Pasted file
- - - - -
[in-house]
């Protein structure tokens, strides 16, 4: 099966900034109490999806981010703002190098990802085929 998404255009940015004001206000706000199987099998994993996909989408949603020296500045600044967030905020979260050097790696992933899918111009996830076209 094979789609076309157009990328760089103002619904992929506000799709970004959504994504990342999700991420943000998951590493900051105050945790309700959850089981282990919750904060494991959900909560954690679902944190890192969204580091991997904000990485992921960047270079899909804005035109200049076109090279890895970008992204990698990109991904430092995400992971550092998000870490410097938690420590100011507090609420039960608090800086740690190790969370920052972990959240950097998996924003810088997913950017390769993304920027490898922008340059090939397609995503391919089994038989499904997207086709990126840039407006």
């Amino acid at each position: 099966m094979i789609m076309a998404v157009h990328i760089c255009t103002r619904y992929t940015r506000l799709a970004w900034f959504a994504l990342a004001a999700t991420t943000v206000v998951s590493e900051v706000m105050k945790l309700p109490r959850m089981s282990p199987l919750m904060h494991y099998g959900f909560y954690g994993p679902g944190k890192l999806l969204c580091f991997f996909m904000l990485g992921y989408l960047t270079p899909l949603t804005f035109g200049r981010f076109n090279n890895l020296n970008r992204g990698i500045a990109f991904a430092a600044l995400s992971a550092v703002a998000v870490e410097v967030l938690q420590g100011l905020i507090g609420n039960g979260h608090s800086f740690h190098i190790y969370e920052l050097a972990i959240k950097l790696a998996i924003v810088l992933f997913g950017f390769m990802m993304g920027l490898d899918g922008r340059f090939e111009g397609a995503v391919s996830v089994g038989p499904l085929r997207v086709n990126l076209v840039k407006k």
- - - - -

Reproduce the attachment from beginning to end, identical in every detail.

[in-house]
């Protein structure tokens, strides 16, 4: 099966900034109490999806981010703002190098990802085929 998404255009940015004001206000706000199987099998994993996909989408949603020296500045600044967030905020979260050097790696992933899918111009996830076209 094979789609076309157009990328760089103002619904992929506000799709970004959504994504990342999700991420943000998951590493900051105050945790309700959850089981282990919750904060494991959900909560954690679902944190890192969204580091991997904000990485992921960047270079899909804005035109200049076109090279890895970008992204990698990109991904430092995400992971550092998000870490410097938690420590100011507090609420039960608090800086740690190790969370920052972990959240950097998996924003810088997913950017390769993304920027490898922008340059090939397609995503391919089994038989499904997207086709990126840039407006």
């Amino acid at each position: 099966m094979i789609m076309a998404v157009h990328i760089c255009t103002r619904y992929t940015r506000l799709a970004w900034f959504a994504l990342a004001a999700t991420t943000v206000v998951s590493e900051v706000m105050k945790l309700p109490r959850m089981s282990p199987l919750m904060h494991y099998g959900f909560y954690g994993p679902g944190k890192l999806l969204c580091f991997f996909m904000l990485g992921y989408l960047t270079p899909l949603t804005f035109g200049r981010f076109n090279n890895l020296n970008r992204g990698i500045a990109f991904a430092a600044l995400s992971a550092v703002a998000v870490e410097v967030l938690q420590g100011l905020i507090g609420n039960g979260h608090s800086f740690h190098i190790y969370e920052l050097a972990i959240k950097l790696a998996i924003v810088l992933f997913g950017f390769m990802m993304g920027l490898d899918g922008r340059f090939e111009g397609a995503v391919s996830v089994g038989p499904l085929r997207v086709n990126l076209v840039k407006k």